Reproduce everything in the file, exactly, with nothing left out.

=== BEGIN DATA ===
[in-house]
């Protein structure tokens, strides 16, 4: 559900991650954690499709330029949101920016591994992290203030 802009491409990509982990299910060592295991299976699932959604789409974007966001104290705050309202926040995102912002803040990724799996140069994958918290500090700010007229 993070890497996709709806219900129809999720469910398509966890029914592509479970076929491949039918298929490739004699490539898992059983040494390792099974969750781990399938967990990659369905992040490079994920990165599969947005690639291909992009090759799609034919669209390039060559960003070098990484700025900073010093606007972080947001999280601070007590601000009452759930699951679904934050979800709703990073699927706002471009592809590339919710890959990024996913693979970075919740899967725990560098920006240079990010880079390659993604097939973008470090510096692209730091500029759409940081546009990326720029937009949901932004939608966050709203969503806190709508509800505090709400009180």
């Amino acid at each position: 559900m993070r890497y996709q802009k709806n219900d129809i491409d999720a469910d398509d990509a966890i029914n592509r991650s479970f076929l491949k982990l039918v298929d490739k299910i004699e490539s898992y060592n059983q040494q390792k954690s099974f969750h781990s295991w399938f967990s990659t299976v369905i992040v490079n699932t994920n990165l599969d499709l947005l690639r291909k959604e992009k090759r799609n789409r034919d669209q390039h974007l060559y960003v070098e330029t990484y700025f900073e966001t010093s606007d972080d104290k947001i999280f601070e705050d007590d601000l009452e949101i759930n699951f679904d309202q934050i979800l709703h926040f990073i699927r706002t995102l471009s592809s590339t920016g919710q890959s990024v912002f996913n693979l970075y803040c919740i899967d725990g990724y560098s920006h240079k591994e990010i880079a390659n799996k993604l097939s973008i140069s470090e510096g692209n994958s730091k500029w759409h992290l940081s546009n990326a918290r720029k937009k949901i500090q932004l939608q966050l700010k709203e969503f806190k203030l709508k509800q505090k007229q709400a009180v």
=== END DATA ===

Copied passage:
[in-house]
């Protein structure tokens, strides 16, 4: 559900991650954690499709330029949101920016591994992290203030 802009491409990509982990299910060592295991299976699932959604789409974007966001104290705050309202926040995102912002803040990724799996140069994958918290500090700010007229 993070890497996709709806219900129809999720469910398509966890029914592509479970076929491949039918298929490739004699490539898992059983040494390792099974969750781990399938967990990659369905992040490079994920990165599969947005690639291909992009090759799609034919669209390039060559960003070098990484700025900073010093606007972080947001999280601070007590601000009452759930699951679904934050979800709703990073699927706002471009592809590339919710890959990024996913693979970075919740899967725990560098920006240079990010880079390659993604097939973008470090510096692209730091500029759409940081546009990326720029937009949901932004939608966050709203969503806190709508509800505090709400009180």
């Amino acid at each position: 559900m993070r890497y996709q802009k709806n219900d129809i491409d999720a469910d398509d990509a966890i029914n592509r991650s479970f076929l491949k982990l039918v298929d490739k299910i004699e490539s898992y060592n059983q040494q390792k954690s099974f969750h781990s295991w399938f967990s990659t299976v369905i992040v490079n699932t994920n990165l599969d499709l947005l690639r291909k959604e992009k090759r799609n789409r034919d669209q390039h974007l060559y960003v070098e330029t990484y700025f900073e966001t010093s606007d972080d104290k947001i999280f601070e705050d007590d601000l009452e949101i759930n699951f679904d309202q934050i979800l709703h926040f990073i699927r706002t995102l471009s592809s590339t920016g919710q890959s990024v912002f996913n693979l970075y803040c919740i899967d725990g990724y560098s920006h240079k591994e990010i880079a390659n799996k993604l097939s973008i140069s470090e510096g692209n994958s730091k500029w759409h992290l940081s546009n990326a918290r720029k937009k949901i500090q932004l939608q966050l700010k709203e969503f806190k203030l709508k509800q505090k007229q709400a009180v």